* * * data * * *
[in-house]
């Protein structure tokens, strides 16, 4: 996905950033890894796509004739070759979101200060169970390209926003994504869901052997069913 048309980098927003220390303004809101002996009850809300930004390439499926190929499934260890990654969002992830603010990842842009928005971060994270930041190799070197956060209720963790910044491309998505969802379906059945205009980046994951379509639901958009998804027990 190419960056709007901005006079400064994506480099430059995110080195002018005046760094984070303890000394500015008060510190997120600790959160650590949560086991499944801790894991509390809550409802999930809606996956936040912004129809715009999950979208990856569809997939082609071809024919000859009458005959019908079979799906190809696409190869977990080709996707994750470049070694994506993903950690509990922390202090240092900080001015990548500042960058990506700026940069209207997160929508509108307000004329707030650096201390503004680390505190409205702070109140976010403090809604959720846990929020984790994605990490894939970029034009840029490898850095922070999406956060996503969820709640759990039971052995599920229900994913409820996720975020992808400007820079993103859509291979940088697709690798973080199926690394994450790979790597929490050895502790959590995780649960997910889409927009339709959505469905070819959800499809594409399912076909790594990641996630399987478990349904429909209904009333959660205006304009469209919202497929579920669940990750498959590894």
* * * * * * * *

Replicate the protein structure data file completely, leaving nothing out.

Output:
[in-house]
């Protein structure tokens, strides 16, 4: 996905950033890894796509004739070759979101200060169970390209926003994504869901052997069913 048309980098927003220390303004809101002996009850809300930004390439499926190929499934260890990654969002992830603010990842842009928005971060994270930041190799070197956060209720963790910044491309998505969802379906059945205009980046994951379509639901958009998804027990 190419960056709007901005006079400064994506480099430059995110080195002018005046760094984070303890000394500015008060510190997120600790959160650590949560086991499944801790894991509390809550409802999930809606996956936040912004129809715009999950979208990856569809997939082609071809024919000859009458005959019908079979799906190809696409190869977990080709996707994750470049070694994506993903950690509990922390202090240092900080001015990548500042960058990506700026940069209207997160929508509108307000004329707030650096201390503004680390505190409205702070109140976010403090809604959720846990929020984790994605990490894939970029034009840029490898850095922070999406956060996503969820709640759990039971052995599920229900994913409820996720975020992808400007820079993103859509291979940088697709690798973080199926690394994450790979790597929490050895502790959590995780649960997910889409927009339709959505469905070819959800499809594409399912076909790594990641996630399987478990349904429909209904009333959660205006304009469209919202497929579920669940990750498959590894």